Volkswagen's top U.S. executive steps down amid ongoing probe
By David Shepardson
WASHINGTON (Reuters) - Volkswagen AG's top U.S. executive is stepping down nearly six months after the German automaker admitted to installing software to allow 580,000 diesel U.S. vehicles to emit excess emissions, the company said on Wednesday.
Michael Horn, who has been president and chief executive officer of Volkswagen Group of America since 2014, is leaving by mutual agreement "to pursue other opportunities effective immediately," VW said.
Horn, 54, could not immediately be reached. A lawyer for Horn did not immediately return a call seeking comment.
The German automaker said on an interim basis, Hinrich J. Woebcken, a former BMW executive who ran global purchasing among other jobs, is filling Horn's job. In January, VW named Woebcken as head of VW's North American region, effective April 1.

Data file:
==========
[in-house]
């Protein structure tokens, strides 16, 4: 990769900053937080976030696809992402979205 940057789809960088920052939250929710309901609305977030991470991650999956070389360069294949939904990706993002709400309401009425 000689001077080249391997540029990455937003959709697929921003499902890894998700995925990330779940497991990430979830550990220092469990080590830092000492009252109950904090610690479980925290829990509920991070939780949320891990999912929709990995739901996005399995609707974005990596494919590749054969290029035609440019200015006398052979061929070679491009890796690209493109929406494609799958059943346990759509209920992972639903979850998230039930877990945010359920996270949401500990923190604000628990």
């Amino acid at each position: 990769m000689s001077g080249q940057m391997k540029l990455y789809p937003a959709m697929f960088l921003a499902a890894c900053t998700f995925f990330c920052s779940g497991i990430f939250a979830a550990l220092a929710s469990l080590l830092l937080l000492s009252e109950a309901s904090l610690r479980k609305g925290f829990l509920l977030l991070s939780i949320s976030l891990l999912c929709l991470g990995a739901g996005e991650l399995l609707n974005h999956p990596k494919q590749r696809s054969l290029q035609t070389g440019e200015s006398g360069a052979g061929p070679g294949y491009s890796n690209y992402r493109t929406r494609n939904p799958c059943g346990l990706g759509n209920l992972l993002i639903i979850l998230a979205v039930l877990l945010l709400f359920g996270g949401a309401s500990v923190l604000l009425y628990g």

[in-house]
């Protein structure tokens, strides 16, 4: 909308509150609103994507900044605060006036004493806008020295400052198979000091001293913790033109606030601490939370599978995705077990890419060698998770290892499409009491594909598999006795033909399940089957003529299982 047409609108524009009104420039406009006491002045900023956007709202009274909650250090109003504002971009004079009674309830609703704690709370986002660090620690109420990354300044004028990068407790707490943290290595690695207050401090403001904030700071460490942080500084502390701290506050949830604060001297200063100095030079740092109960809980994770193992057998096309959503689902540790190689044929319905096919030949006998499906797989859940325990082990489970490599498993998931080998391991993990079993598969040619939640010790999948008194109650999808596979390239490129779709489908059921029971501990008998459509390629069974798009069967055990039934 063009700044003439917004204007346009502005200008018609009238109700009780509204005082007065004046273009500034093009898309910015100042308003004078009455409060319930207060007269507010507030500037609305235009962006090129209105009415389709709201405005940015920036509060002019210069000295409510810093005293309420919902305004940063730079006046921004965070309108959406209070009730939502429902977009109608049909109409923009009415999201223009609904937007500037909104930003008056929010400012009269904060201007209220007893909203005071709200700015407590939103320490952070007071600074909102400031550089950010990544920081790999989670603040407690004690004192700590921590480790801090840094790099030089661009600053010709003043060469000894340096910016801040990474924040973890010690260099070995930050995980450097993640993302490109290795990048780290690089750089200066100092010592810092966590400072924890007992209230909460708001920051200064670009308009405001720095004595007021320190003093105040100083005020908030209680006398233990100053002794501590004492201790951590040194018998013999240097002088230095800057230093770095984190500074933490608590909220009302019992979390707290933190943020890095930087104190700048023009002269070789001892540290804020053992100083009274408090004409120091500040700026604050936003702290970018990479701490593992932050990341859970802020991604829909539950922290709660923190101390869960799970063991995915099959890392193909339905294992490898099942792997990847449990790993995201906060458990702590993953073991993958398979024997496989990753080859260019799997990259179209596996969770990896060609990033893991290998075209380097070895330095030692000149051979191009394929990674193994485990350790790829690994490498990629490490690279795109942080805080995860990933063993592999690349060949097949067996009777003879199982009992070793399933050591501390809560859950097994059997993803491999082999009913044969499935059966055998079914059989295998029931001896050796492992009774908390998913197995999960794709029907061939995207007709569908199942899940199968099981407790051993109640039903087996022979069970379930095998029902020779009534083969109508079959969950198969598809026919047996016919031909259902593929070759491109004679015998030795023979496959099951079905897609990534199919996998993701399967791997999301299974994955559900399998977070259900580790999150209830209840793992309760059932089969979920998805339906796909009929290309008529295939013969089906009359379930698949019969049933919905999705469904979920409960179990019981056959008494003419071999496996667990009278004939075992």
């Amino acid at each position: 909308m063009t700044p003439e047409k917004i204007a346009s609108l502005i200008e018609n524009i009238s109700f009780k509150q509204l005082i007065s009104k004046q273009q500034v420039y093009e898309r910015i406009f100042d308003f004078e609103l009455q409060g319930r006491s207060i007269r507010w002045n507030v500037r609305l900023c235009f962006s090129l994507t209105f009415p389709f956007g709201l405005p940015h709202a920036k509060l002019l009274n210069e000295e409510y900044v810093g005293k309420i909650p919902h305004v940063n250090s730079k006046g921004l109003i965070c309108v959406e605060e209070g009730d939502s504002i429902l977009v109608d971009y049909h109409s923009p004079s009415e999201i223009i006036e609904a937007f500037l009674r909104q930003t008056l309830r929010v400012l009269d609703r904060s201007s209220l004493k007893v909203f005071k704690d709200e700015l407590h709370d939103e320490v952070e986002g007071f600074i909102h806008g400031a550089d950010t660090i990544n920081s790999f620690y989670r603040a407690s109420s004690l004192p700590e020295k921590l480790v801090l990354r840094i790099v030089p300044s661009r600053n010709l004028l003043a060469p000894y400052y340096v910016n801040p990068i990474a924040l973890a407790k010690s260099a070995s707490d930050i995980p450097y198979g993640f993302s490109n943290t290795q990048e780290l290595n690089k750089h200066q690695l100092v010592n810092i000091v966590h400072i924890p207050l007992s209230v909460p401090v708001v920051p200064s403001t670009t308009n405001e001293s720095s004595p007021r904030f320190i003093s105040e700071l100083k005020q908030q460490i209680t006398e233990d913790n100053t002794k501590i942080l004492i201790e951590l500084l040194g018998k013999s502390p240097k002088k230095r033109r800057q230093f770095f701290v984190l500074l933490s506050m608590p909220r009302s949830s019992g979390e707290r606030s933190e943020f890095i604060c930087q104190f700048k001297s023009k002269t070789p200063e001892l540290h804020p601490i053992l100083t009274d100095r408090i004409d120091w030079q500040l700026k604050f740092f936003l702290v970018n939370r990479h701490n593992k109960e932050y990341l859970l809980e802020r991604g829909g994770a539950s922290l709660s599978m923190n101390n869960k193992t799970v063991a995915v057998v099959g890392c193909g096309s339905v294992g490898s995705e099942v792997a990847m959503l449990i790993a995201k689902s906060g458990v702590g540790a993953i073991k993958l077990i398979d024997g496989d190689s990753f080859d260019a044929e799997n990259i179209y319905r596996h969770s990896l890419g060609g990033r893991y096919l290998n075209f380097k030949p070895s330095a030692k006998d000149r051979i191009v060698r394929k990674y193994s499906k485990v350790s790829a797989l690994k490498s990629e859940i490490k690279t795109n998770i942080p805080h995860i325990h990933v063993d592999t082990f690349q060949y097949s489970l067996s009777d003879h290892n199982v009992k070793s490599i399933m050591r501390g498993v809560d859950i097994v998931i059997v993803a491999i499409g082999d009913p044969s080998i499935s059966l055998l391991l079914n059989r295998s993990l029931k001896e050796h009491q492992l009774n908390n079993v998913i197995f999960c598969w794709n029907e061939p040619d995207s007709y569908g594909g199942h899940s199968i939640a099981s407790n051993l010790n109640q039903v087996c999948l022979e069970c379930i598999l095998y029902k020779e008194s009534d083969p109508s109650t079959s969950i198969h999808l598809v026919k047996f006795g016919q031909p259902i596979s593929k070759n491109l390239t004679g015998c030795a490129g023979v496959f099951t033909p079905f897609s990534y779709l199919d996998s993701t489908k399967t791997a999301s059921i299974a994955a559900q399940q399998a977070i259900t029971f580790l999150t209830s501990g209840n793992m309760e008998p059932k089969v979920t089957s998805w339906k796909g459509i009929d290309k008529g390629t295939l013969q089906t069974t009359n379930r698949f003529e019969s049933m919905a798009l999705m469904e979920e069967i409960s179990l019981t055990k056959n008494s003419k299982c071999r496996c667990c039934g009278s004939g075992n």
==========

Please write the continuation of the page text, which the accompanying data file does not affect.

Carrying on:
Horn sent an email to employees thanking them for supporting him and for pulling together during the crisis.
Horn's departure comes as VW continues to negotiate with California, the Justice Department and Environmental Protection Agency on possible fixes or buybacks for the diesel vehicles that emit up to 40 times legally allowable pollution. It faces a March 24 deadline to tell a federal judge whether it has an acceptable fix.
A top California official told state lawmakers Tuesday that VW may only be able to mount a partial fix and may have to pay to mitigate the harm caused by allowing vehicles to remain on the road.
Volkswagen faces an ongoing Justice Department criminal investigation. The Justice Department sued VW in January seeking up to $46 billion for violating environmental regulations and sent VW a civil subpoena under a bank fraud law. Continued...